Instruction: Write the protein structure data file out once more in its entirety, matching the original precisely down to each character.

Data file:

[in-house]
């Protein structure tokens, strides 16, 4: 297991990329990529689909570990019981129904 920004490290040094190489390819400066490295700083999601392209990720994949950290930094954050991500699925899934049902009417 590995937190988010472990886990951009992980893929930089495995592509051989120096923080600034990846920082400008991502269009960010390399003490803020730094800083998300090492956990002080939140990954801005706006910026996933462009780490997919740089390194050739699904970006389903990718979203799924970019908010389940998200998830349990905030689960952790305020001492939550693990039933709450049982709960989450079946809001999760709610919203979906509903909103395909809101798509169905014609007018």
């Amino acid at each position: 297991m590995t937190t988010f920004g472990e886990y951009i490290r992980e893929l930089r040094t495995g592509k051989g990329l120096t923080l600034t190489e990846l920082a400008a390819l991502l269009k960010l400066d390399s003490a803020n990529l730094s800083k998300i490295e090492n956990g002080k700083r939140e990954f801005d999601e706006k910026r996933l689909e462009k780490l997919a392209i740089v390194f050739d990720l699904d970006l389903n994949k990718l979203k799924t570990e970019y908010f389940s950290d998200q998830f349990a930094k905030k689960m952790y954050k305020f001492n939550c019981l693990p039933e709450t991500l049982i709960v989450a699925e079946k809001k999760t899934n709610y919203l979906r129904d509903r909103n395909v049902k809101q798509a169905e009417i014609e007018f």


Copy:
[in-house]
């Protein structure tokens, strides 16, 4: 297991990329990529689909570990019981129904 920004490290040094190489390819400066490295700083999601392209990720994949950290930094954050991500699925899934049902009417 590995937190988010472990886990951009992980893929930089495995592509051989120096923080600034990846920082400008991502269009960010390399003490803020730094800083998300090492956990002080939140990954801005706006910026996933462009780490997919740089390194050739699904970006389903990718979203799924970019908010389940998200998830349990905030689960952790305020001492939550693990039933709450049982709960989450079946809001999760709610919203979906509903909103395909809101798509169905014609007018």
């Amino acid at each position: 297991m590995t937190t988010f920004g472990e886990y951009i490290r992980e893929l930089r040094t495995g592509k051989g990329l120096t923080l600034t190489e990846l920082a400008a390819l991502l269009k960010l400066d390399s003490a803020n990529l730094s800083k998300i490295e090492n956990g002080k700083r939140e990954f801005d999601e706006k910026r996933l689909e462009k780490l997919a392209i740089v390194f050739d990720l699904d970006l389903n994949k990718l979203k799924t570990e970019y908010f389940s950290d998200q998830f349990a930094k905030k689960m952790y954050k305020f001492n939550c019981l693990p039933e709450t991500l049982i709960v989450a699925e079946k809001k999760t899934n709610y919203l979906r129904d509903r909103n395909v049902k809101q798509a169905e009417i014609e007018f």